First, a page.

A Pinch of Pugin

St Thomas of Canterbury Fulham.

Nine of the eighteen buildings in Ireland that Pugin had a hand in (I’m choosing my words carefully) are in Co Wexford and you may well wonder why I didn’t see any when there recently. St Aidan’s Cathedral in Enniscorthy would have been an obvious choice, especially as we drove through the town.

Probably his most interesting Irish house is Adare Manor. To digress, my sister was admired by Thady Dunraven, as he became, but she wasn’t on the shelf and he didn’t take her down and dust her. The house is called a calendar house because it has 365 windows and 52 chimneys. They don’t build them like that anymore.

Adare Manor.

Anyway I found a Pugin church closer to home. St Thomas of Canterbury is down the road. When I went at dusk on Monday evening it was, of course, locked. Then my luck turned. The improbably named Father Dennis Touw-Tempelmans Plat hove into view and told me to go round to the side door. I have used a stock picture of the interior because the light was so poor. It is impressive and, Father Dennis told me, the only Pugin church in London north of the river. Spot on if he meant RC but I think Pugin may have had a hand in the chapel in the crypt of the House of Lords but don’t let’s get bogged down in detail.

Pugin did not confine himself to grandiose projects like the interior of the Palace of Westminster. He is credited with designing these fine cottages near Windermere Station in Cumbria.

Railway Cottages, Windermere.

Pugin’s Swiss father fled Paris during the French Revolution and was an architectural draughtsman for John Nash, the architect for so many fine Regency streets and crescents in London. He wrote about medieval architecture (eg Examples of Gothic Architecture) so no doubt where his son’s inspiration came from. Anyway, it’s good to have a Pugin on the doorstep.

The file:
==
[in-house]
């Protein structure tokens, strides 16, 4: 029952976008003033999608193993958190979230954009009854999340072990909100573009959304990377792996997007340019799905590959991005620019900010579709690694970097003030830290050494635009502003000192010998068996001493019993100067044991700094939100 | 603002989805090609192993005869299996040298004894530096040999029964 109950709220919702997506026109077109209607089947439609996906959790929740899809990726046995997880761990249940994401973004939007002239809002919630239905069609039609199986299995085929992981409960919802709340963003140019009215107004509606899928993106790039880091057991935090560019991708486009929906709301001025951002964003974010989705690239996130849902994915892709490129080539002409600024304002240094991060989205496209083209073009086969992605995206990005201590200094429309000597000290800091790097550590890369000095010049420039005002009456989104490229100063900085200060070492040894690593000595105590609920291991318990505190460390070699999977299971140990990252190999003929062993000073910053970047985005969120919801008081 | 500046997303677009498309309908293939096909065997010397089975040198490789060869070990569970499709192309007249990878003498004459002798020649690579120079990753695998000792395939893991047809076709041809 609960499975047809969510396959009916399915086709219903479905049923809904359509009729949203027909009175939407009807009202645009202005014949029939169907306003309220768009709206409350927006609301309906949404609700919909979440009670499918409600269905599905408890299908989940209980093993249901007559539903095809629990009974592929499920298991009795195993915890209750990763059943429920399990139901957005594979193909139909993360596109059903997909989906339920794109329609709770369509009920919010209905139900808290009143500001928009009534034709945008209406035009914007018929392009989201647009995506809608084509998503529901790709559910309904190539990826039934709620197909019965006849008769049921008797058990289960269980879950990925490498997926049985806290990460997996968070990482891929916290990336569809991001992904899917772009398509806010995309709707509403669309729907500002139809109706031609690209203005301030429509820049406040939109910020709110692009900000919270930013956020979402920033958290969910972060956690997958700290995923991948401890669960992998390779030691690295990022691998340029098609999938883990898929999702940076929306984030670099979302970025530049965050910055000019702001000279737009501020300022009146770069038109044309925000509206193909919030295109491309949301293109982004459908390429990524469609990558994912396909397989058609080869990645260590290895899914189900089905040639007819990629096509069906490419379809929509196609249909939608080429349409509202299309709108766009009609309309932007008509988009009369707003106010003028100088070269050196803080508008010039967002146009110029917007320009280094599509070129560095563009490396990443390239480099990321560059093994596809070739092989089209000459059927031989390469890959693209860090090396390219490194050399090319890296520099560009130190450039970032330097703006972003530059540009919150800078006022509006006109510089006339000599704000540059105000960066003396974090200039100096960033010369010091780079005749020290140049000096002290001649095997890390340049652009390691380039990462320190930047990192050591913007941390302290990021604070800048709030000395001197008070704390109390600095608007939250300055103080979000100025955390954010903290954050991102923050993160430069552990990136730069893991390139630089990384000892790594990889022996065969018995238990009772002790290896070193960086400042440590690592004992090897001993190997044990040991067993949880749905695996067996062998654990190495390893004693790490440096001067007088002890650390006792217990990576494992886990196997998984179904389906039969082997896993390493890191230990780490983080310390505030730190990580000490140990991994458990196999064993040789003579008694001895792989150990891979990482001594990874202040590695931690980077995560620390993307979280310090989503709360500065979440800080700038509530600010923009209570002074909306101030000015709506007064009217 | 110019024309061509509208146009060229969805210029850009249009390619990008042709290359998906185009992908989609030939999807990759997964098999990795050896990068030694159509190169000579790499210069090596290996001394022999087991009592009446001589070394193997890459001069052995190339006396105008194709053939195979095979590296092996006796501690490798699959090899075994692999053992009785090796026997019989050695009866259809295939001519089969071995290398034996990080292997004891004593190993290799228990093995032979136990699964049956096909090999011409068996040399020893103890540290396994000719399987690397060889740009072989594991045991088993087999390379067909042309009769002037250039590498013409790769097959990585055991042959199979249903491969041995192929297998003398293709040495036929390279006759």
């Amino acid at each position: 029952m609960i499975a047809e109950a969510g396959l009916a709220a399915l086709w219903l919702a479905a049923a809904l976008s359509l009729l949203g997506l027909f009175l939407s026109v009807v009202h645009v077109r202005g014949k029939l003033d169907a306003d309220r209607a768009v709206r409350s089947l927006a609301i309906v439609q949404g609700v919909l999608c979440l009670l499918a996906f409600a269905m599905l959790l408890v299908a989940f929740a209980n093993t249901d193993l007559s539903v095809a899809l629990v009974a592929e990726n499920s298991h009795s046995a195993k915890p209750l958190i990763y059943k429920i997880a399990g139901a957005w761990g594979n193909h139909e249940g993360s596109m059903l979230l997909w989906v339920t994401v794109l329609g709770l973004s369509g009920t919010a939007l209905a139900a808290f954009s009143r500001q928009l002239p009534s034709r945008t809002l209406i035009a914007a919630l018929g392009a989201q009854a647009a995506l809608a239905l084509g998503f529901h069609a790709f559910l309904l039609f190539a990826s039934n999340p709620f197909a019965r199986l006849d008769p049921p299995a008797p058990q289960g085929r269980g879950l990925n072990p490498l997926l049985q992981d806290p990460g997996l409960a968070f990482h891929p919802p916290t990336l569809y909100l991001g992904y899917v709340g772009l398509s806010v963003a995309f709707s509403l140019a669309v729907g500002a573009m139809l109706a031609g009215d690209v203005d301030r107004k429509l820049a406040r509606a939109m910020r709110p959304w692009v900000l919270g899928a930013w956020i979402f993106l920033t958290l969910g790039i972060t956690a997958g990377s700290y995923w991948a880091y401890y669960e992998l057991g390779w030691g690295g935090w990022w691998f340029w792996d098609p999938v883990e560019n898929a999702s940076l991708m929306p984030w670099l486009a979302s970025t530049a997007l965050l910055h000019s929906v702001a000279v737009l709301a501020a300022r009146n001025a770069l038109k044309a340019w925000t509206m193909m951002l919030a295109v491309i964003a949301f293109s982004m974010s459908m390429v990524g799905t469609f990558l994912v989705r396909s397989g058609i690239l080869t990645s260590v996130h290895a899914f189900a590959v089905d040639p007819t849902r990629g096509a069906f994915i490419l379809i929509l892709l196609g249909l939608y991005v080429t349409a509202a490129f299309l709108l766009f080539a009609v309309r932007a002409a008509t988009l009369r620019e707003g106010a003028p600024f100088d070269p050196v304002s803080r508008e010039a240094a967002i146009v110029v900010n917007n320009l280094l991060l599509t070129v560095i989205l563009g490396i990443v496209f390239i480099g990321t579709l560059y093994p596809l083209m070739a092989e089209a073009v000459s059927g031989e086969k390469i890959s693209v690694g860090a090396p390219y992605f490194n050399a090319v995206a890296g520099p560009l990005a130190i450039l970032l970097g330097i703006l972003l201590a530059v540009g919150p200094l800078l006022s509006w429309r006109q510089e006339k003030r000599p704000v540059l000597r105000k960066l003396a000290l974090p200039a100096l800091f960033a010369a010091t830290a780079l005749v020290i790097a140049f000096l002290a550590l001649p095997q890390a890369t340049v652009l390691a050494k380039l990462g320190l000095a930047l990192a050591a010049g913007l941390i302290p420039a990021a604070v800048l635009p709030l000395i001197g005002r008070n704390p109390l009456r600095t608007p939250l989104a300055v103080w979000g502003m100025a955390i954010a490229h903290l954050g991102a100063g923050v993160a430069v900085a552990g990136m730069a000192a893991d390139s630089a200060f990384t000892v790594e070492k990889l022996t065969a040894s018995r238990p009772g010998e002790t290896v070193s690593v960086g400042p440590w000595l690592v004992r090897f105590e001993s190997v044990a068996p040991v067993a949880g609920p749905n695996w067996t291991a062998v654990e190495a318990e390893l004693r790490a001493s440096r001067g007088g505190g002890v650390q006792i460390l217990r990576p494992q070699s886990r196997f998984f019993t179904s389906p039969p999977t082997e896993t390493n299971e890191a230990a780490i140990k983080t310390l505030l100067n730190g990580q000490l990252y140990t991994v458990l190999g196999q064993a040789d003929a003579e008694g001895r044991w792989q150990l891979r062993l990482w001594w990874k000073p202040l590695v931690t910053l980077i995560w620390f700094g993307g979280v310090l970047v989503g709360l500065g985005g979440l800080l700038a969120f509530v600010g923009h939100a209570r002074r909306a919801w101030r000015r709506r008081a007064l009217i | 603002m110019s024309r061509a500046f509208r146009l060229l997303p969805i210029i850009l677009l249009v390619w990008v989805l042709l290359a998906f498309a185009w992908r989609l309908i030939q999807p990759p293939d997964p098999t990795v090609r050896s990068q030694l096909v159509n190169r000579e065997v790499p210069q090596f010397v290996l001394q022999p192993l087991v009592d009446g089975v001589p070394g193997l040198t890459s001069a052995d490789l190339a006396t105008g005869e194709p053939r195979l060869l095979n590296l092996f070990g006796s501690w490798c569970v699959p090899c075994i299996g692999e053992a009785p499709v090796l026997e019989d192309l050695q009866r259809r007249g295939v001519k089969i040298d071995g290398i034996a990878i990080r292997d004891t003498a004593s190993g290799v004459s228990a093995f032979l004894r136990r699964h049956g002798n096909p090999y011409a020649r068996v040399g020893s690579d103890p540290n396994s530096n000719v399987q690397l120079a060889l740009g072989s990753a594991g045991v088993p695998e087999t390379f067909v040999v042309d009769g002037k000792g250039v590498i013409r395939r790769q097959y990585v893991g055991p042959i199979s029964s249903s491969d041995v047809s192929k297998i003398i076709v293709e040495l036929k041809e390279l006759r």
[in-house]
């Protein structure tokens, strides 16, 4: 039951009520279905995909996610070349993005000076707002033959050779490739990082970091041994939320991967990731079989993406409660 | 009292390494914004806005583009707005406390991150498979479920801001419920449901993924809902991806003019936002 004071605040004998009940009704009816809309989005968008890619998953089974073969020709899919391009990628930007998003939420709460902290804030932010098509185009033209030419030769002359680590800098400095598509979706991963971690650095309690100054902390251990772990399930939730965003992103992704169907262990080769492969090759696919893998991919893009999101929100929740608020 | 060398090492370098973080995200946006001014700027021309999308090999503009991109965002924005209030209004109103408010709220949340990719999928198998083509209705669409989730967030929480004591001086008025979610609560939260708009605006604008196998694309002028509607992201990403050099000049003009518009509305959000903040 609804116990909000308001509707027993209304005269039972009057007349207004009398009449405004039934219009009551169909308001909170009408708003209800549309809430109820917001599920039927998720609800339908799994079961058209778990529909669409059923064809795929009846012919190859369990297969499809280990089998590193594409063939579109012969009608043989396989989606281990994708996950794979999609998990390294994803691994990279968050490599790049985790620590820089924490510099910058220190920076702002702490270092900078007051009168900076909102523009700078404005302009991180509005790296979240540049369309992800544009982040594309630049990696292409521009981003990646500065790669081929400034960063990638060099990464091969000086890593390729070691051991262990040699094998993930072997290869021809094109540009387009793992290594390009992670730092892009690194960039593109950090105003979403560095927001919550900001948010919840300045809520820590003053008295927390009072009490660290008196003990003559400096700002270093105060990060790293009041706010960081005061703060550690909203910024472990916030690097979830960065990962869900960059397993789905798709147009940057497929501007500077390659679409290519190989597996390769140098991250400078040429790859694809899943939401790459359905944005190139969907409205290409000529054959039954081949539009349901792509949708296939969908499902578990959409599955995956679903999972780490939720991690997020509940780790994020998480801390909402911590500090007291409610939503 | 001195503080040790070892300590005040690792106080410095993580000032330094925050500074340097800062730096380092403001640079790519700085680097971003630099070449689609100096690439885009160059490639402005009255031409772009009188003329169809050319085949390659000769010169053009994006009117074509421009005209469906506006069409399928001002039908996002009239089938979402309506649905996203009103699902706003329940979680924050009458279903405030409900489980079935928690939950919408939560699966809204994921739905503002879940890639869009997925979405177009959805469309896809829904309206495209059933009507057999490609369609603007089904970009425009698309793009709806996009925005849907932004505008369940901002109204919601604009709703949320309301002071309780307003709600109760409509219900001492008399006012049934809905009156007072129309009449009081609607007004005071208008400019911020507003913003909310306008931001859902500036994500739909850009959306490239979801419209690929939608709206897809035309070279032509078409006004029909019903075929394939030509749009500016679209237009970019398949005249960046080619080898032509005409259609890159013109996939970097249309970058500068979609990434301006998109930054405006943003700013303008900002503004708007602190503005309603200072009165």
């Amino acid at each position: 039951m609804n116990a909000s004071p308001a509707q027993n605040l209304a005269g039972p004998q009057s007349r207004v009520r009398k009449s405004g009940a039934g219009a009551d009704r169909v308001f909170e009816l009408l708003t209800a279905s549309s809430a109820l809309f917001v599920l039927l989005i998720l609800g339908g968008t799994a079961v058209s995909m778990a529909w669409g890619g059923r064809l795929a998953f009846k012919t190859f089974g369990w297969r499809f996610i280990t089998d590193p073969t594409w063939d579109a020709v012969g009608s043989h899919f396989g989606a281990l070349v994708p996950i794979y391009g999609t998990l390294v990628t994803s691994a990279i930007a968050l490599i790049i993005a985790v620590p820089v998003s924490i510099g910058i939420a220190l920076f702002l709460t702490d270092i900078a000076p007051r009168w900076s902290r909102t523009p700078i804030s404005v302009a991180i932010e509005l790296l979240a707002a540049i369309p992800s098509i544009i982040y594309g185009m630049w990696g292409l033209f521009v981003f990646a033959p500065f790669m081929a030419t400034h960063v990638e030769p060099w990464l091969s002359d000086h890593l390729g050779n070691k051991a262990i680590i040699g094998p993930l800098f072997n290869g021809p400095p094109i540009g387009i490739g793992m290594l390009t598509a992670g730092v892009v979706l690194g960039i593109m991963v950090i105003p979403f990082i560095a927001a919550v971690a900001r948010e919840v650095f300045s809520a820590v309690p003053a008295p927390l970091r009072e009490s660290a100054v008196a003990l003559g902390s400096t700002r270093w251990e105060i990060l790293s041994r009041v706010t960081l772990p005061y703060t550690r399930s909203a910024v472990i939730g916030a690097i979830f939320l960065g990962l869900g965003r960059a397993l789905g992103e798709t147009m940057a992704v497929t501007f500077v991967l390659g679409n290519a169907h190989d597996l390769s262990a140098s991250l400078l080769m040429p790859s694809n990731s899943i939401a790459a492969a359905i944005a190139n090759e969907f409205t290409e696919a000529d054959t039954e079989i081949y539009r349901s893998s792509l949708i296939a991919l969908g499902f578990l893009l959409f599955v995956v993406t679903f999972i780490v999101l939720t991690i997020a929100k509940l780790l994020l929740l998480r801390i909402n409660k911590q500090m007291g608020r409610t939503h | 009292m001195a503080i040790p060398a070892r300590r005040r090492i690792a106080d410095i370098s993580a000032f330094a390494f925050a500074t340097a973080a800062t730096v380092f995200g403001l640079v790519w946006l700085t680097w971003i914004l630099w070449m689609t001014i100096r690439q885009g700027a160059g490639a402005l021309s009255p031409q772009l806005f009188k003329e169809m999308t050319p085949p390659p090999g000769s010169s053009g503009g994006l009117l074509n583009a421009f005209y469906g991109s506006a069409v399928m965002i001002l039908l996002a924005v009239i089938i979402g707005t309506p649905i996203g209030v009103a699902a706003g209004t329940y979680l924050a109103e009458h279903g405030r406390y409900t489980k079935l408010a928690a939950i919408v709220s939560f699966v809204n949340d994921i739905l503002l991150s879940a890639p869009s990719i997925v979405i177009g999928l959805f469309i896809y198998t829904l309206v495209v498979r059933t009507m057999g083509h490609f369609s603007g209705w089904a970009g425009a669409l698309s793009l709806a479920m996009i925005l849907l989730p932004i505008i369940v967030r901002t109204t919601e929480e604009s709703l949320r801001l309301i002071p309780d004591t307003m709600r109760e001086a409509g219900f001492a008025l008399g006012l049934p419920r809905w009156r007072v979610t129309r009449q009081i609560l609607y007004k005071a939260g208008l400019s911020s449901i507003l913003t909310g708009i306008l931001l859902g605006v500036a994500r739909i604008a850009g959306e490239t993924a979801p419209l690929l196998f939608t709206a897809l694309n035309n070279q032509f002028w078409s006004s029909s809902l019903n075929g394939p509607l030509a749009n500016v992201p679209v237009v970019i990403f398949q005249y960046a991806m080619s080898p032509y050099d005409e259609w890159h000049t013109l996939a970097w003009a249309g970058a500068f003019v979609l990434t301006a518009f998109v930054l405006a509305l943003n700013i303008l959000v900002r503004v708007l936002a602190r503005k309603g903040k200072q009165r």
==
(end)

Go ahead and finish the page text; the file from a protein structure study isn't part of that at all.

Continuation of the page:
2 thoughts on “A Pinch of Pugin”

  1. We recently stayed in The Grange, Ramsgate which Pugin built for his family. He had earlier built in Salisbury but Mrs P was unhappy that there was no upstairs corridor so the second bedroom had to be accessed from the first. The Grange has no such school boy error. Not content with the chapel in the house, he built a church, now St Augustine’s Shrine and Abbey and a presbytery (St Teddy’s). Both the Grange and the Presbytery can be rented from the https://www.landmarktrust.org.uk
    If I was cleverer I would add pics but I am not.

  2. As you probably are aware Adare Manor reopened recently to much acclamation after major renovation and extension. I am always bemused by the Biblical text on the parapet (just visible in your image, although most will likely not notice it). It comes from Psalm 127 ‘except the Lord build the house, that labour is but lost that build it’. This was certainly not part of Pugin’s plan (in fact Pugin’s work at Adare was quite limited) but more likely Lord Dunraven’s expression of humour or Evangelical Christian zeal. Isn’t it all rather sad that such fine buildings must recast themselves as ‘luxury hotels’ replete with spas and golf resorts in order to survive this generations demands?

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